7 Dividend Stocks to Avoid in the Rotation to Safety


dividend stocks - 7 Dividend Stocks to Avoid in the Rotation to Safety

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The recent sector rotation we’ve been experiencing comes from the combination of unfettered growth with low borrowing rates, lots of money in the system and a rebounding economy. All these factors put together meant all sorts of growth stocks trumped almost any dividend stocks.

But that’s all changed.

When rates started to rise and all that easy money now had to be shifted to rising commodity prices, the stock market started to shift. Then, pandemic-related supply chain problems added to the mess.

Stocks are forward looking indicators. They anticipate where the markets will be in six to 12 months. And that’s about when institutional investors started rotating out of the no-earnings, high-growth bets and started buying up bonds, dividend stocks, and growth stocks with a positive earnings history.

In the beginning, the shift was macro. Money moved from one sector to another. Now we’re in the second stage, where investors are fine tuning their new picks. These stocks aren’t among them because their dividends aren’t reliable:

  • AGNC Investment Corp (NASDAQ:AGNC)
  • Fortive Corp (NYSE:FTV)
  • Vail Resorts (NYSE:MTN)
  • National Health Investors (NYSE:NHI)
  • Pegasystems (NASDAQ:PEGA)
  • Sabra Health Care REIT (NYSE:SBRA)
  • Zimmer Biomet (NYSE:ZBH)

Dividend Stocks to Avoid: AGNC Investment Corp (AGNC)

A concept image showing the words "mortgage backed security" written on a street.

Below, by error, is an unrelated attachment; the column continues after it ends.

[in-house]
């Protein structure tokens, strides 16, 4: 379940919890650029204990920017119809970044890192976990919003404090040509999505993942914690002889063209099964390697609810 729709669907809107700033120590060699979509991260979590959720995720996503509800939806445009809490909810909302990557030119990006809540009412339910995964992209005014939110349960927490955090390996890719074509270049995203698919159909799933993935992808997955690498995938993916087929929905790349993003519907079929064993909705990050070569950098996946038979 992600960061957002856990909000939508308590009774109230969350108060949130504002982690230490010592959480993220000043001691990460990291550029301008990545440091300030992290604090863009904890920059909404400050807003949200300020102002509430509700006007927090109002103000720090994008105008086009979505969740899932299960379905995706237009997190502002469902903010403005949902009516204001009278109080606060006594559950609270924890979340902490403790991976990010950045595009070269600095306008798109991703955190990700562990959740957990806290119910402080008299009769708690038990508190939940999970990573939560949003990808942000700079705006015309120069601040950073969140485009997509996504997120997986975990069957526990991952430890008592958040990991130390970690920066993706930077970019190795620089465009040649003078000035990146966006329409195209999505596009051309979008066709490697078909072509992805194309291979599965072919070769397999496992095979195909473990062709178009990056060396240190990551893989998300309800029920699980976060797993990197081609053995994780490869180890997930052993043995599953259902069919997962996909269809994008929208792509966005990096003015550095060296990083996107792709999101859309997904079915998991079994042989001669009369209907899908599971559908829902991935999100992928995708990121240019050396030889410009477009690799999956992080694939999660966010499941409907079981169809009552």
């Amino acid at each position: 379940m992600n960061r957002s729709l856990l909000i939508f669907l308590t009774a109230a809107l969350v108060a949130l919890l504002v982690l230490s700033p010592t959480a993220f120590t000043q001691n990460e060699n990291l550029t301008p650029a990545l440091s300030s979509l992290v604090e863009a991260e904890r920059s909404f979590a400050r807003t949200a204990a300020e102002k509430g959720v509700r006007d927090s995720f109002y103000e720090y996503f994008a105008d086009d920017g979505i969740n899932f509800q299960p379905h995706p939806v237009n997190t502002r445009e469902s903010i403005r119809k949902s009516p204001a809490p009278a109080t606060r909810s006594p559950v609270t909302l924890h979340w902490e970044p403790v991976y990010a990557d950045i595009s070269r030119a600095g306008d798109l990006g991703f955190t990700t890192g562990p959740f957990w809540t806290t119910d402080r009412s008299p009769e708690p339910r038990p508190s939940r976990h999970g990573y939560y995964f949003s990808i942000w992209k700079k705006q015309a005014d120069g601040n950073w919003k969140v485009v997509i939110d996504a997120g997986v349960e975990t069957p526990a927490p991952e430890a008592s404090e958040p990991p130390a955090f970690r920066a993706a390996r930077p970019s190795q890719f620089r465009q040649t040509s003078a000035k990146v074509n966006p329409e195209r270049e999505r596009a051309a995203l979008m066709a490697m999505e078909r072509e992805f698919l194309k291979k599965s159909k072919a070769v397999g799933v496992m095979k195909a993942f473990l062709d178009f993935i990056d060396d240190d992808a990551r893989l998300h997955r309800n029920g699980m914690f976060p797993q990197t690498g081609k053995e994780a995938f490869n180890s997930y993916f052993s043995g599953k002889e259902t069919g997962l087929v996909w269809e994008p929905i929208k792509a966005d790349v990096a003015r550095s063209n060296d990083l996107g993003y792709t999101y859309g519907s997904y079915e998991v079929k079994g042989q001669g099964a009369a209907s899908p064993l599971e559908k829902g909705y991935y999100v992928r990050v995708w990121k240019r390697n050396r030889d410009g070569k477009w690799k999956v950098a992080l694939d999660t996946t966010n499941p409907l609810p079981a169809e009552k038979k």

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While organized as a real estate investment trust (REIT), AGNC doesn’t manage or own any properties. It trades mortgage-backed securities (MBS). But that allows it to take on the tax-advantaged status of REIT.

But unlike most REITs, it trades on Nasdaq, not NYSE. That may well be so it can separate itself from other REITs to appear more like a financial services firm. In the boom years, trading MBS is a very good living. But when rates rise, home buying slows. And that’s not good for the MBS industry. Plus, MBS trading isn’t exactly the easiest game in town. While AGNC’s portfolio holds a lot of debt that’s underwritten by government-sponsored enterprises (GSEs, like Fannie Mae), it also holds high risk/high performance unsecured debt.

Even if just that piece of the portfolio starts to unwind, it won’t be good for the stock, or its sky-high dividend.

Right now, AGNC’s dividend is sitting at 11%. But the stock is down 14% in the past 3 months, and 22% in the past 12 months. And this divergence may get worse before it gets better. And when it does, that fat dividend will be at risk, too.

This stock has an “F” rating in my Dividend Grader.

Fortive Corp (FTV)

doctors posing. retirement stocks

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Established in 2015, this conglomerate with a $22 billion market capitalization is split into three operating divisions: Advanced Healthcare Solutions, Intelligent Operating Solutions and Precision Technologies.

FTV is a spinoff of life sciences giant Danaher (NYSE:DHR). When DHR decided to solely focus on life sciences companies it had accumulated, it spun off its other businesses to FTV.